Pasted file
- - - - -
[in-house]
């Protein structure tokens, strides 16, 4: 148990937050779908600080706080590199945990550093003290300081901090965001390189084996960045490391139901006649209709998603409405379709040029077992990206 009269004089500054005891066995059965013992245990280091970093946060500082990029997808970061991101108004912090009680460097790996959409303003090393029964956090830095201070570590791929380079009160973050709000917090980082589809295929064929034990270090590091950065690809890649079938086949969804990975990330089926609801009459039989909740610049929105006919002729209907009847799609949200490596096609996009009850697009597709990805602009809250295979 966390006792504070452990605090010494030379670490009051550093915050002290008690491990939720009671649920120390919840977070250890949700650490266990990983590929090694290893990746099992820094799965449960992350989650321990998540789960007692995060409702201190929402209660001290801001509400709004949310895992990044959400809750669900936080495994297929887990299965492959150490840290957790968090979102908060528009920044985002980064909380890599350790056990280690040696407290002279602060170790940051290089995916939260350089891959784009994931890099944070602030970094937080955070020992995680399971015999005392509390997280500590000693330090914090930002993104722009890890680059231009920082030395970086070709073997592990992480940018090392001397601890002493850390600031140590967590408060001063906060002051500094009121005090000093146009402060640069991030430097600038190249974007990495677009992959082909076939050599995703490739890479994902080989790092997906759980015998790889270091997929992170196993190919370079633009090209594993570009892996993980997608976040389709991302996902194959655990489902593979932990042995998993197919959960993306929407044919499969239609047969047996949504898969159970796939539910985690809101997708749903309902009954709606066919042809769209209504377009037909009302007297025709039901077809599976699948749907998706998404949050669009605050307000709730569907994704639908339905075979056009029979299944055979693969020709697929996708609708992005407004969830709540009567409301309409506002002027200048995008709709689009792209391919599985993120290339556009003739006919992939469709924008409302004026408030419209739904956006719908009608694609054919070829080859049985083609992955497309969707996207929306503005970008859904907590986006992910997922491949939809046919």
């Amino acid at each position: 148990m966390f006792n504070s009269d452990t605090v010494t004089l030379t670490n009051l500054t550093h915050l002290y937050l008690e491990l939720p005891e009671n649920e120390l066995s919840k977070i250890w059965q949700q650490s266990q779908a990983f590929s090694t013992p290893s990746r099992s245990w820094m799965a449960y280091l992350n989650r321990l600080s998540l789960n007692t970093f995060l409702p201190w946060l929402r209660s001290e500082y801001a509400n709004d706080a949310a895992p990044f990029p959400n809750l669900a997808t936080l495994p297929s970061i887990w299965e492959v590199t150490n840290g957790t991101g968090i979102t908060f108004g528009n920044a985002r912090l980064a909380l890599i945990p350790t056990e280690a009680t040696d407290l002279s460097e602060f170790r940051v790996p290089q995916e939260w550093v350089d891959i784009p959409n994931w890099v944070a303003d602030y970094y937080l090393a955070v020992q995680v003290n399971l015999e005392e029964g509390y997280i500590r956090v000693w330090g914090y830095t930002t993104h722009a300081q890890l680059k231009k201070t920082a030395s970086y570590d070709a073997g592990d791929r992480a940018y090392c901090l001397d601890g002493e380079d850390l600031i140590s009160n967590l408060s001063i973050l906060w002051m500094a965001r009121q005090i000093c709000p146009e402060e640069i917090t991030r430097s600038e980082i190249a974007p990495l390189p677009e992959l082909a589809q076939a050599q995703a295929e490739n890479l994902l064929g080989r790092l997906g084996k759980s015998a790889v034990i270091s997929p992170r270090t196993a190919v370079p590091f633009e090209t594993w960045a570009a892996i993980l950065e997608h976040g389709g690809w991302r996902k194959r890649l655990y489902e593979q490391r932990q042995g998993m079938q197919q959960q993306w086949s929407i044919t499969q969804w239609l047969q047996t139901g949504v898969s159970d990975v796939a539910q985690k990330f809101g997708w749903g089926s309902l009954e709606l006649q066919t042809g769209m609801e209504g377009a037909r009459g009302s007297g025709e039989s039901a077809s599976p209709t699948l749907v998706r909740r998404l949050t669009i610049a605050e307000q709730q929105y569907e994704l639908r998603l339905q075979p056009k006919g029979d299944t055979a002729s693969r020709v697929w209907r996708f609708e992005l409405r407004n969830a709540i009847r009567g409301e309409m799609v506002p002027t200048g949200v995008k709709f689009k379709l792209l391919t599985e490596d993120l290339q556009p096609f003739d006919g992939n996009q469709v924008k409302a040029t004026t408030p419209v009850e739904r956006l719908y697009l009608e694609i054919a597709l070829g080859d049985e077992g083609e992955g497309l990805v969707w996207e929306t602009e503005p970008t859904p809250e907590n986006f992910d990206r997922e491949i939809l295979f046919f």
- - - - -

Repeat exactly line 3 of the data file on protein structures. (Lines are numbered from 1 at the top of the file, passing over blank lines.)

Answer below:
């Amino acid at each position: 148990m966390f006792n504070s009269d452990t605090v010494t004089l030379t670490n009051l500054t550093h915050l002290y937050l008690e491990l939720p005891e009671n649920e120390l066995s919840k977070i250890w059965q949700q650490s266990q779908a990983f590929s090694t013992p290893s990746r099992s245990w820094m799965a449960y280091l992350n989650r321990l600080s998540l789960n007692t970093f995060l409702p201190w946060l929402r209660s001290e500082y801001a509400n709004d706080a949310a895992p990044f990029p959400n809750l669900a997808t936080l495994p297929s970061i887990w299965e492959v590199t150490n840290g957790t991101g968090i979102t908060f108004g528009n920044a985002r912090l980064a909380l890599i945990p350790t056990e280690a009680t040696d407290l002279s460097e602060f170790r940051v790996p290089q995916e939260w550093v350089d891959i784009p959409n994931w890099v944070a303003d602030y970094y937080l090393a955070v020992q995680v003290n399971l015999e005392e029964g509390y997280i500590r956090v000693w330090g914090y830095t930002t993104h722009a300081q890890l680059k231009k201070t920082a030395s970086y570590d070709a073997g592990d791929r992480a940018y090392c901090l001397d601890g002493e380079d850390l600031i140590s009160n967590l408060s001063i973050l906060w002051m500094a965001r009121q005090i000093c709000p146009e402060e640069i917090t991030r430097s600038e980082i190249a974007p990495l390189p677009e992959l082909a589809q076939a050599q995703a295929e490739n890479l994902l064929g080989r790092l997906g084996k759980s015998a790889v034990i270091s997929p992170r270090t196993a190919v370079p590091f633009e090209t594993w960045a570009a892996i993980l950065e997608h976040g389709g690809w991302r996902k194959r890649l655990y489902e593979q490391r932990q042995g998993m079938q197919q959960q993306w086949s929407i044919t499969q969804w239609l047969q047996t139901g949504v898969s159970d990975v796939a539910q985690k990330f809101g997708w749903g089926s309902l009954e709606l006649q066919t042809g769209m609801e209504g377009a037909r009459g009302s007297g025709e039989s039901a077809s599976p209709t699948l749907v998706r909740r998404l949050t669009i610049a605050e307000q709730q929105y569907e994704l639908r998603l339905q075979p056009k006919g029979d299944t055979a002729s693969r020709v697929w209907r996708f609708e992005l409405r407004n969830a709540i009847r009567g409301e309409m799609v506002p002027t200048g949200v995008k709709f689009k379709l792209l391919t599985e490596d993120l290339q556009p096609f003739d006919g992939n996009q469709v924008k409302a040029t004026t408030p419209v009850e739904r956006l719908y697009l009608e694609i054919a597709l070829g080859d049985e077992g083609e992955g497309l990805v969707w996207e929306t602009e503005p970008t859904p809250e907590n986006f992910d990206r997922e491949i939809l295979f046919f």